- Tim Newcomb
Former education secretary Rebecca Holcombe is having a hard time backing up her biggest attack line against Republican Gov. Phil Scott. In her July 16 announcement that she's running for governor, she repeatedly accused Scott of advocating for a statewide school voucher program.
"Voucher" is a hot-button word, evoking Republican efforts nationwide to shift public dollars to private schools under the banner of "school choice." Vermont has a limited voucher program for districts that don't offer the full K-12 grade range. But there is no evidence that Scott has advocated for a statewide voucher program, and his spokesperson Ethan Latour called Holcombe's claim "completely false and unsubstantiated."
This week, Holcombe declined to comment on the record about her claim. Instead, she cited an opinion piece she wrote in January outlining her view of the administration's record on vouchers. She also pointed to a January paper by Education Secretary Dan French exploring the concept of one single statewide school district. That document, Designing Our Future: A Blueprint for Transforming Vermont's Education System, states that "Students would have statewide school choice among all the public schools, technical centers, and non-sectarian independent schools approved by the Agency."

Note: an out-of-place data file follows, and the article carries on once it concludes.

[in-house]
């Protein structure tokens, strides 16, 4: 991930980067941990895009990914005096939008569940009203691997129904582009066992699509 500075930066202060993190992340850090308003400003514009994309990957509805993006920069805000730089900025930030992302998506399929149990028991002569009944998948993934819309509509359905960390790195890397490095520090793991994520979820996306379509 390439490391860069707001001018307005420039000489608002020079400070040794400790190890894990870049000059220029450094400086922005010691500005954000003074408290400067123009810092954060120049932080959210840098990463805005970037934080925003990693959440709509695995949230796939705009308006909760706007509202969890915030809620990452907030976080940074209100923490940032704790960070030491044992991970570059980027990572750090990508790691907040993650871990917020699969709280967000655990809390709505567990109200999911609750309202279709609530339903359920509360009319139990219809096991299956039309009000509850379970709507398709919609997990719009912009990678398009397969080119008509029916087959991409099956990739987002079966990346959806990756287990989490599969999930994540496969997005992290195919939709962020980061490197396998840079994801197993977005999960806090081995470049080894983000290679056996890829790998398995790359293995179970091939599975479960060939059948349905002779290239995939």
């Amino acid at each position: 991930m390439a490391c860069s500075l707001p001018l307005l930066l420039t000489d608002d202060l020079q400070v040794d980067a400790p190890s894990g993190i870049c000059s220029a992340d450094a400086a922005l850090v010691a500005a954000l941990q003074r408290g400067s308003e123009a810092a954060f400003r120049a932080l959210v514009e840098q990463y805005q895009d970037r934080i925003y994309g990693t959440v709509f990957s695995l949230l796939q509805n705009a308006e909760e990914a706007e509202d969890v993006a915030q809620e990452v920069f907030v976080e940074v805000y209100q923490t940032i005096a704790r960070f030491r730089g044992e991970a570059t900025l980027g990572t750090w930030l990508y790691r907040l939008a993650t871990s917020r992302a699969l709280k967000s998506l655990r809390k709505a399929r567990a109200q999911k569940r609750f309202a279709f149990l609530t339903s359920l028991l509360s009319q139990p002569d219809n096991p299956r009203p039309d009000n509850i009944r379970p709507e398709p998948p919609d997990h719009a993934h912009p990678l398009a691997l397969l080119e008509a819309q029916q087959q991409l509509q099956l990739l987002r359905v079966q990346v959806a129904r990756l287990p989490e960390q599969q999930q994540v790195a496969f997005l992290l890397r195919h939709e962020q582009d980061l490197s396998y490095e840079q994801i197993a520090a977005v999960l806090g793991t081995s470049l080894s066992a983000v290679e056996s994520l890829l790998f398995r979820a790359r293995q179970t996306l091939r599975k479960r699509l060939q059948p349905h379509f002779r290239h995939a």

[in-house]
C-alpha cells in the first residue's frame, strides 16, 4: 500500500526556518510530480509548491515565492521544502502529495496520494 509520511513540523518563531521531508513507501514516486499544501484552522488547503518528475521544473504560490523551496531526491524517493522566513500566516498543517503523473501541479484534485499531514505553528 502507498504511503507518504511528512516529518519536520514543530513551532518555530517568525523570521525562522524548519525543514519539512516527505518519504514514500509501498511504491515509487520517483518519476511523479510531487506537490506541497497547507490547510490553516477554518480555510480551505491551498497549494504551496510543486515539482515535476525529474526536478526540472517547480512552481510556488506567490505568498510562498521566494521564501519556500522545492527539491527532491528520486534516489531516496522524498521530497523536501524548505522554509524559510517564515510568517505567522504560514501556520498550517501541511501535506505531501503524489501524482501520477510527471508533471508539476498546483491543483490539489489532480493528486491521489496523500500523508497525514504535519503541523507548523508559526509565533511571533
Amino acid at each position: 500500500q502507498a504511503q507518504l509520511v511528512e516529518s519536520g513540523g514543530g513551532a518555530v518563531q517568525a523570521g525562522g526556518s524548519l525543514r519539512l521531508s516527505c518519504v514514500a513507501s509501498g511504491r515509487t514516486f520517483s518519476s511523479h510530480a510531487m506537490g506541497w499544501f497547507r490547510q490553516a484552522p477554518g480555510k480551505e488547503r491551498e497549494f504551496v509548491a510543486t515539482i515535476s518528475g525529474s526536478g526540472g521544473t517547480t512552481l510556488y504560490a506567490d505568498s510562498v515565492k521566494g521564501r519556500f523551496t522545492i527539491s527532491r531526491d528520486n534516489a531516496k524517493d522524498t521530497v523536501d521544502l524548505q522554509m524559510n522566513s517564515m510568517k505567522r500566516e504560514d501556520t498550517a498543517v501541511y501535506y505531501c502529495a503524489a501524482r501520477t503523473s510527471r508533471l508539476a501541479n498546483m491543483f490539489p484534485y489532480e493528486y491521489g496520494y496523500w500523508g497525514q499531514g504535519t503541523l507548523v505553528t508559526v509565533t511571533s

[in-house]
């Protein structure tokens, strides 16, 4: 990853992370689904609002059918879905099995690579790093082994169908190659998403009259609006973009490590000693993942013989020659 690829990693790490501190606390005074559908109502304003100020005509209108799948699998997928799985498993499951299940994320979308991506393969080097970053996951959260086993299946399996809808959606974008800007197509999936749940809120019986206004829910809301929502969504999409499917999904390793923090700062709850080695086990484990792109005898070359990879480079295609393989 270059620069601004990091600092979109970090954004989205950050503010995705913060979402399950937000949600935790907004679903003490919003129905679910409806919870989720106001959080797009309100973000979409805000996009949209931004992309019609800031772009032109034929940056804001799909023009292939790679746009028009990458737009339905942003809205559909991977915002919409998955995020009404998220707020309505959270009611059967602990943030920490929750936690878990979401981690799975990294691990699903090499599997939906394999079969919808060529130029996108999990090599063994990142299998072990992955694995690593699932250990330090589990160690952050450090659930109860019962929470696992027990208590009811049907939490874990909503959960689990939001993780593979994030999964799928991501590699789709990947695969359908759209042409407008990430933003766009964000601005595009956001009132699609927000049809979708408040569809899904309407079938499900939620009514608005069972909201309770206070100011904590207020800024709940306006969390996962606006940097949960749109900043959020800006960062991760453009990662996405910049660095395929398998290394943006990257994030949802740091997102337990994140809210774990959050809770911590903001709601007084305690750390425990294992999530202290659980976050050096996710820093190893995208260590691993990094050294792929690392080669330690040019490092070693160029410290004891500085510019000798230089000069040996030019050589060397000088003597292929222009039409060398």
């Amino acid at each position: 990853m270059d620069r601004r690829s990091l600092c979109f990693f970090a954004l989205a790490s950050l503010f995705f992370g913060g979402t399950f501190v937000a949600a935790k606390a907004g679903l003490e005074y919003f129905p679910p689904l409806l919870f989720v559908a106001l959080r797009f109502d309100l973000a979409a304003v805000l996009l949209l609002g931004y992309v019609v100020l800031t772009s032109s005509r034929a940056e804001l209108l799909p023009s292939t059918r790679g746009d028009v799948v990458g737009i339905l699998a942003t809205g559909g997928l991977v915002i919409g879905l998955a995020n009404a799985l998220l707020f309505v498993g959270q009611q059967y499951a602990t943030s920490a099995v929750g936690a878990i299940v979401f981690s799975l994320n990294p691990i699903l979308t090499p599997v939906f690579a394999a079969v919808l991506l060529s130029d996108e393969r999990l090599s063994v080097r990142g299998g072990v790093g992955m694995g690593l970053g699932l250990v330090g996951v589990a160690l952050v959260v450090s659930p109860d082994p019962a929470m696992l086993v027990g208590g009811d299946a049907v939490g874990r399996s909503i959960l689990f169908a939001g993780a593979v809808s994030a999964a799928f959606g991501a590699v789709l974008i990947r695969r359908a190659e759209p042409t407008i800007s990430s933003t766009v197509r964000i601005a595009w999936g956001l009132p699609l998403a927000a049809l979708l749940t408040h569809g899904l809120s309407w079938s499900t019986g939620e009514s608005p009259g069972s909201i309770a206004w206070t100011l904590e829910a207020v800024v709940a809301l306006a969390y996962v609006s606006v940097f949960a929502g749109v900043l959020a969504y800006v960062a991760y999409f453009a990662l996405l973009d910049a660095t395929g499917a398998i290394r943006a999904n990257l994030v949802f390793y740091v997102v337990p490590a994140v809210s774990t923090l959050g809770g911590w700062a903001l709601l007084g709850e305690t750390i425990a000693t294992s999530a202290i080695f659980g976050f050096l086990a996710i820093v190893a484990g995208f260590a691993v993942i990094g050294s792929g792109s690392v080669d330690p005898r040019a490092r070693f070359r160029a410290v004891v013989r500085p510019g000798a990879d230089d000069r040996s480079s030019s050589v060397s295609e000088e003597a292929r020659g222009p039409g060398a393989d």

That seems to show French's interest in statewide vouchers. But the introduction to Designing Our Future describes it as an ongoing "visioning exercise ... to begin to imagine the design of a modern education system." The single-district concept was chosen "as an example of the most extreme simplification possible" in order to evaluate the potential benefits of such a system, according to the document.
None of that sounds like a concrete policy proposal, let alone one endorsed by Scott.